Buyer Beware: Seven Ways to Uncover the Hidden Threat of Flood Damaged Vehicles

Buyer Beware: Seven Ways to Uncover the Hidden Threat of Flood Damaged Vehicles

In the aftermath of record-breaking Hurricanes Irma and Harvey, many people are still reeling from the damage. But hurricanes can also cause other issues that, although less visible than obvious physical damage, can be just as painful to your wallet. According to data gathering firms Cox Automotive and Black Book, Hurricanes Harvey and Irma caused enough flooding to damage over 650,000 cars and trucks and a good number of those vehicles are projected to make their way back to the marketplace at some point.

Water damage can be fatal to modern vehicles. They have so many delicate electrical components that even seemingly small amounts of over-exposure to water and moisture can render a vehicle too big of an investment risk. Read on to learn how you can avoid buying a water-logged car after this hurricane season.

  1. Check for mold, mildew, damp debris and sediment, and water staining: Flood-damaged vehicles will almost always have some mildew or mold growth, often under the dashboard and seats. Mold, and its accompanying musty smell, is almost impossible to entirely remove from a flood-damaged car. If you notice any unusual or smelly residues, stay away. You should also examine the upholstery, look beneath the carpet, check under the hood, and be on the lookout for traces of sand, dirt, silt, water lines, rust, and damaged wiring and gauges. If you have access to a moisture meter, this would be a great tool to bring along on a pre-purchase inspection.
  2. Get an inspection: Be wary of any seller—whether an individual or a dealership—that won’t submit to an inspection. Even a seasoned car owner can get burned without a thorough inspection, so even if the vehicle looks and smells normal, get it checked out before you hand over any cash. Make sure the inspection includes a scan of all available control modules.
  3. Use the free VINCheck database: In 2005, there was a massive market surge of flood-damaged vehicles in the aftermath of Hurricane Katrina. This led the National Insurance Crime Bureau to establish a free database that allows buyers to use vehicle identification numbers to check for “salvage” status, allowing them to avoid purchasing flood-damaged vehicles. You can access the database at the following URL:

Make sure this isn’t your only precaution, though. Uninsured vehicles are the most likely to turn up on the market after being damaged, and their status is essentially invisible to the database. Flooded vehicles can also be disguised by being moved out of state, re-titled, and sometimes given new VINs, a practice known as “title-washing.”  According to Carfax, North Carolina is one of the worst states in the nation for title washing.

  1. Read the seller: The seller’s attitude can often yield valuable clues about a vehicle’s status. Do they seem impatient or evasive when you want to do a thorough inspection of the vehicle? Are they withholding potentially vital information when you ask about the vehicle’s history? If anything about their behavior seems off, walk away.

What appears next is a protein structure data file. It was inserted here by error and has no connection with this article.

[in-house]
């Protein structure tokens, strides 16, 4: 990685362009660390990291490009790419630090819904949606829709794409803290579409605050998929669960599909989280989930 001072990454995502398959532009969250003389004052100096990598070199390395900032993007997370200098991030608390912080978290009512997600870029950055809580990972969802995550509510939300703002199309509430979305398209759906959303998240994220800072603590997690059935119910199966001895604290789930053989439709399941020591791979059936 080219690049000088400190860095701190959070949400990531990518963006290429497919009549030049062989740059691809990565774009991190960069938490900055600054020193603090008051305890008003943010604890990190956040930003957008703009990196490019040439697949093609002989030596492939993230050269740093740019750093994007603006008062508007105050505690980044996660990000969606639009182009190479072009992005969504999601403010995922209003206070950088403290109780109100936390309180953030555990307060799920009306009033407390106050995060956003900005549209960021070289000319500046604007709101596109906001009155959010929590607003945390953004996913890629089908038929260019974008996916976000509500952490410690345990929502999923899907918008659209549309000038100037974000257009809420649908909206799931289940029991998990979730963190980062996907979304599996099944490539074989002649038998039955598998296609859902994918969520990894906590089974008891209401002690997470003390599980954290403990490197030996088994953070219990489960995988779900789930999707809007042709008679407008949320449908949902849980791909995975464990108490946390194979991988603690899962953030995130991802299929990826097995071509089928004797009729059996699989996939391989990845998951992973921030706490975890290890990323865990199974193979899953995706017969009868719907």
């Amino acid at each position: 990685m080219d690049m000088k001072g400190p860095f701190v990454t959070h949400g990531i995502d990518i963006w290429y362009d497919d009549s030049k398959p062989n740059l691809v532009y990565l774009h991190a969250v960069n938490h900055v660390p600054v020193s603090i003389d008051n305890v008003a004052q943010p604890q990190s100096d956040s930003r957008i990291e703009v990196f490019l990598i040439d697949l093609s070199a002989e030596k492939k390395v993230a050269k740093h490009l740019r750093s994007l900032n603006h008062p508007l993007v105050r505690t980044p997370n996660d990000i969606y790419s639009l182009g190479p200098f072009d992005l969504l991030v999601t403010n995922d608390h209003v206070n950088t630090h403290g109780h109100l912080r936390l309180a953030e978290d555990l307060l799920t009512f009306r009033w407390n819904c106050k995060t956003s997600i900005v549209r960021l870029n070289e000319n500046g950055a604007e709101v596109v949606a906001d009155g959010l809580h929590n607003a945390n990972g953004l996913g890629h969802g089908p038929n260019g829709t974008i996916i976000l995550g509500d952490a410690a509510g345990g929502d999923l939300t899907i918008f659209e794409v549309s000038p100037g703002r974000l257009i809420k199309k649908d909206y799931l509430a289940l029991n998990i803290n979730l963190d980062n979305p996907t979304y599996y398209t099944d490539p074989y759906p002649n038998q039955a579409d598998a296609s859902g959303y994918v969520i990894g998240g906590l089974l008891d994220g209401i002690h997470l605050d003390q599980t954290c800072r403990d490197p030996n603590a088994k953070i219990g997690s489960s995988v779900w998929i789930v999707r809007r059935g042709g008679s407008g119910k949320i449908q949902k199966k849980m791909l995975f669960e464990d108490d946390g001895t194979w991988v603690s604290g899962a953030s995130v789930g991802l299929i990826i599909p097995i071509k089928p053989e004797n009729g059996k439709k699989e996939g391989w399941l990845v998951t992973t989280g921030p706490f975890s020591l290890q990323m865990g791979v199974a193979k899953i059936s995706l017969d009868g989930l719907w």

2. Beware of dream prices: Assume that no one will offer you a vehicle at a price that is dramatically below its actual value. If a price seems too low, it’s probably because someone is trying to unload it as quickly as possible. Don’t allow excitement over a potential bargain to cloud your judgement.
  3. Don’t assume that your area is immune: Although cars damaged by Harvey and Irma are most likely to make their way onto car lots in nearby states, it’s impossible to know where these vehicles might turn up. In Texas alone, approximately 15% of drivers carry no vehicle insurance at all, let alone comprehensive coverage that would compensate them for flood damage. That’s a lot of owners who will be highly motivated to get these vehicles off their hands, even if it means moving them long distances to disguise their status.
  4. Understand the risks: Once a vehicle’s engine, transmission and other electronic components have been soaked with water, safety and reliability become a concern. It’s easy to understand why these vehicles will be more prone to have electrical and mechanical issues at some point down the line. Even if you don’t notice anything unusual initially, the vehicle may falter without warning in potentially reliability and life-threatening ways, including failing to deploy airbags in a crash.

Several years ago, Hurricane Katrina wreaked havoc on the state of Louisiana, and shortly thereafter flood damaged cars and trucks started arriving in neighboring states.  It would not be unreasonable to think that history might repeat itself in the wake of Harvey and Irma. In fact, we have personally spoken with two local dealers who unknowingly purchased flood damaged vehicles from online wholesale auctions. It wasn’t until the vehicles arrived at the dealership did they notice the obvious signs of water damage. The scary thing is, both vehicles were presented as having clean vehicle history reports and had recently passed the auctions pre-sales inspections.

Unfortunately, the aftermath of natural disasters like what was experienced in Texas and Florida can have a big and lasting effect on people in many ways. This can be especially true when a person is in the market for a pre-owned vehicle. But if you stay alert and savvy, you can avoid taking one of these vehicles home.